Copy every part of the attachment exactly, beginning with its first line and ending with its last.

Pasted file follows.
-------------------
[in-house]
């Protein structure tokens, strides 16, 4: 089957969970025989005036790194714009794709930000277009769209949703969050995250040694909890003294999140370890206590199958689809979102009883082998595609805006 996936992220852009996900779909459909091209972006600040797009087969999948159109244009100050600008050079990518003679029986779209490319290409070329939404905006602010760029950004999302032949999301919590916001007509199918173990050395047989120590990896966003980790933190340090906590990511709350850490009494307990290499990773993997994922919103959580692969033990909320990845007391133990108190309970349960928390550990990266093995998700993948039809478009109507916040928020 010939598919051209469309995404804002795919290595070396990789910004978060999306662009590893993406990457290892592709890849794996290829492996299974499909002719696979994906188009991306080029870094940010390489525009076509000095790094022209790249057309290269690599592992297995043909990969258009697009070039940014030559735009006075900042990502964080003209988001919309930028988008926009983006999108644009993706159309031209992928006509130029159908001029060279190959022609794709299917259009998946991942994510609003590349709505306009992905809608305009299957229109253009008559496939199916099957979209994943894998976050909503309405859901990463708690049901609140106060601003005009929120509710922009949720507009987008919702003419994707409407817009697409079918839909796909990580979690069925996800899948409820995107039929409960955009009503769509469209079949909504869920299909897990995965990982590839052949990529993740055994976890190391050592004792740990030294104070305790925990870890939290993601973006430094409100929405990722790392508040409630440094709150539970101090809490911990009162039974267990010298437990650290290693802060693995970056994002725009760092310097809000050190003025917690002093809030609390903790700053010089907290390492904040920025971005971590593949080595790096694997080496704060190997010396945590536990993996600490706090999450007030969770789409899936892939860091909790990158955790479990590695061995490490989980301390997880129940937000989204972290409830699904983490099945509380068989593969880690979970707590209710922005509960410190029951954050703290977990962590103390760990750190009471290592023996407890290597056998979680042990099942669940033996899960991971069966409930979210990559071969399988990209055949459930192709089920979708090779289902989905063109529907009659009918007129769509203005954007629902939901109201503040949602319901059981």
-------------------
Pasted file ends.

[in-house]
């Protein structure tokens, strides 16, 4: 089957969970025989005036790194714009794709930000277009769209949703969050995250040694909890003294999140370890206590199958689809979102009883082998595609805006 996936992220852009996900779909459909091209972006600040797009087969999948159109244009100050600008050079990518003679029986779209490319290409070329939404905006602010760029950004999302032949999301919590916001007509199918173990050395047989120590990896966003980790933190340090906590990511709350850490009494307990290499990773993997994922919103959580692969033990909320990845007391133990108190309970349960928390550990990266093995998700993948039809478009109507916040928020 010939598919051209469309995404804002795919290595070396990789910004978060999306662009590893993406990457290892592709890849794996290829492996299974499909002719696979994906188009991306080029870094940010390489525009076509000095790094022209790249057309290269690599592992297995043909990969258009697009070039940014030559735009006075900042990502964080003209988001919309930028988008926009983006999108644009993706159309031209992928006509130029159908001029060279190959022609794709299917259009998946991942994510609003590349709505306009992905809608305009299957229109253009008559496939199916099957979209994943894998976050909503309405859901990463708690049901609140106060601003005009929120509710922009949720507009987008919702003419994707409407817009697409079918839909796909990580979690069925996800899948409820995107039929409960955009009503769509469209079949909504869920299909897990995965990982590839052949990529993740055994976890190391050592004792740990030294104070305790925990870890939290993601973006430094409100929405990722790392508040409630440094709150539970101090809490911990009162039974267990010298437990650290290693802060693995970056994002725009760092310097809000050190003025917690002093809030609390903790700053010089907290390492904040920025971005971590593949080595790096694997080496704060190997010396945590536990993996600490706090999450007030969770789409899936892939860091909790990158955790479990590695061995490490989980301390997880129940937000989204972290409830699904983490099945509380068989593969880690979970707590209710922005509960410190029951954050703290977990962590103390760990750190009471290592023996407890290597056998979680042990099942669940033996899960991971069966409930979210990559071969399988990209055949459930192709089920979708090779289902989905063109529907009659009918007129769509203005954007629902939901109201503040949602319901059981």